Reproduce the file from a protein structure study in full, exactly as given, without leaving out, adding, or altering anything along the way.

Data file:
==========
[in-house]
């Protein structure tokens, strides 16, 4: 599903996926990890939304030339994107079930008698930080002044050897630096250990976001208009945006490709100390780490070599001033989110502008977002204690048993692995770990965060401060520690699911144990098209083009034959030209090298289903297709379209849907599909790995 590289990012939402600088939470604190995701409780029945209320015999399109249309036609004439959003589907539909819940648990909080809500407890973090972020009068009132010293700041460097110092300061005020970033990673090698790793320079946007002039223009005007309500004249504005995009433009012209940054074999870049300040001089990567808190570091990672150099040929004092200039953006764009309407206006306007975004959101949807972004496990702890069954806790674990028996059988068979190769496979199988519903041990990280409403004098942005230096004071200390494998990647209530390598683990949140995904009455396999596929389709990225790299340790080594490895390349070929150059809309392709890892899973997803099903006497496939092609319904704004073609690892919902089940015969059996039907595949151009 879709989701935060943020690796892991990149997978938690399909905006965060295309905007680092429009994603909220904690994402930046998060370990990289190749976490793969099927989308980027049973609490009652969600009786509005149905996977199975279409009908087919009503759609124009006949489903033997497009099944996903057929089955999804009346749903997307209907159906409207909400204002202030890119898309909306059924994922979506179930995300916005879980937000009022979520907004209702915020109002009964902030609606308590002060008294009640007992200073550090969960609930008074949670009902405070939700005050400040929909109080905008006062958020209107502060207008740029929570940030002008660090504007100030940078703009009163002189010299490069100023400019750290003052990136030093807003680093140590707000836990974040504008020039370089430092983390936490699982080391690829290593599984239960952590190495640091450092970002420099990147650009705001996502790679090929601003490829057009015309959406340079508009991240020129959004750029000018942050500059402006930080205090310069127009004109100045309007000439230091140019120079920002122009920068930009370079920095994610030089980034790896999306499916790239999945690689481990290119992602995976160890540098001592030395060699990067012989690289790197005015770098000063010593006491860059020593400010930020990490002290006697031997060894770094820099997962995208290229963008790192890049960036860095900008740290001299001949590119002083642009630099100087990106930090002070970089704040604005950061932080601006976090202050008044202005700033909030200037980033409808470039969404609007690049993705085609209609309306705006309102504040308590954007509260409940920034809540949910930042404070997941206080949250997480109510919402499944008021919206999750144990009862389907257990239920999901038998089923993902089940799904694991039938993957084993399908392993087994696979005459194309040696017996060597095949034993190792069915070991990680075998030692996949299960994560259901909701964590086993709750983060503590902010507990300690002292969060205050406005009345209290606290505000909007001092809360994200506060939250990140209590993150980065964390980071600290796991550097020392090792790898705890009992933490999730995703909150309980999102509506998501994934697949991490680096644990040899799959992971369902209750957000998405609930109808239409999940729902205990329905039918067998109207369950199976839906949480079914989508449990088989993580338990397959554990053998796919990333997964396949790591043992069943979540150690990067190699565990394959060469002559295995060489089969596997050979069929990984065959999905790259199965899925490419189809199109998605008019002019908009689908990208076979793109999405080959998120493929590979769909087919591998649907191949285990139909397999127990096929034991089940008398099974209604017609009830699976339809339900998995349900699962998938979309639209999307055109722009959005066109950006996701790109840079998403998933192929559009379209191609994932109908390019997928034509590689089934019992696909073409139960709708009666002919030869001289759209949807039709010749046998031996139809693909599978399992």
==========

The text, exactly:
[in-house]
């Protein structure tokens, strides 16, 4: 599903996926990890939304030339994107079930008698930080002044050897630096250990976001208009945006490709100390780490070599001033989110502008977002204690048993692995770990965060401060520690699911144990098209083009034959030209090298289903297709379209849907599909790995 590289990012939402600088939470604190995701409780029945209320015999399109249309036609004439959003589907539909819940648990909080809500407890973090972020009068009132010293700041460097110092300061005020970033990673090698790793320079946007002039223009005007309500004249504005995009433009012209940054074999870049300040001089990567808190570091990672150099040929004092200039953006764009309407206006306007975004959101949807972004496990702890069954806790674990028996059988068979190769496979199988519903041990990280409403004098942005230096004071200390494998990647209530390598683990949140995904009455396999596929389709990225790299340790080594490895390349070929150059809309392709890892899973997803099903006497496939092609319904704004073609690892919902089940015969059996039907595949151009 879709989701935060943020690796892991990149997978938690399909905006965060295309905007680092429009994603909220904690994402930046998060370990990289190749976490793969099927989308980027049973609490009652969600009786509005149905996977199975279409009908087919009503759609124009006949489903033997497009099944996903057929089955999804009346749903997307209907159906409207909400204002202030890119898309909306059924994922979506179930995300916005879980937000009022979520907004209702915020109002009964902030609606308590002060008294009640007992200073550090969960609930008074949670009902405070939700005050400040929909109080905008006062958020209107502060207008740029929570940030002008660090504007100030940078703009009163002189010299490069100023400019750290003052990136030093807003680093140590707000836990974040504008020039370089430092983390936490699982080391690829290593599984239960952590190495640091450092970002420099990147650009705001996502790679090929601003490829057009015309959406340079508009991240020129959004750029000018942050500059402006930080205090310069127009004109100045309007000439230091140019120079920002122009920068930009370079920095994610030089980034790896999306499916790239999945690689481990290119992602995976160890540098001592030395060699990067012989690289790197005015770098000063010593006491860059020593400010930020990490002290006697031997060894770094820099997962995208290229963008790192890049960036860095900008740290001299001949590119002083642009630099100087990106930090002070970089704040604005950061932080601006976090202050008044202005700033909030200037980033409808470039969404609007690049993705085609209609309306705006309102504040308590954007509260409940920034809540949910930042404070997941206080949250997480109510919402499944008021919206999750144990009862389907257990239920999901038998089923993902089940799904694991039938993957084993399908392993087994696979005459194309040696017996060597095949034993190792069915070991990680075998030692996949299960994560259901909701964590086993709750983060503590902010507990300690002292969060205050406005009345209290606290505000909007001092809360994200506060939250990140209590993150980065964390980071600290796991550097020392090792790898705890009992933490999730995703909150309980999102509506998501994934697949991490680096644990040899799959992971369902209750957000998405609930109808239409999940729902205990329905039918067998109207369950199976839906949480079914989508449990088989993580338990397959554990053998796919990333997964396949790591043992069943979540150690990067190699565990394959060469002559295995060489089969596997050979069929990984065959999905790259199965899925490419189809199109998605008019002019908009689908990208076979793109999405080959998120493929590979769909087919591998649907191949285990139909397999127990096929034991089940008398099974209604017609009830699976339809339900998995349900699962998938979309639209999307055109722009959005066109950006996701790109840079998403998933192929559009379209191609994932109908390019997928034509590689089934019992696909073409139960709708009666002919030869001289759209949807039709010749046998031996139809693909599978399992």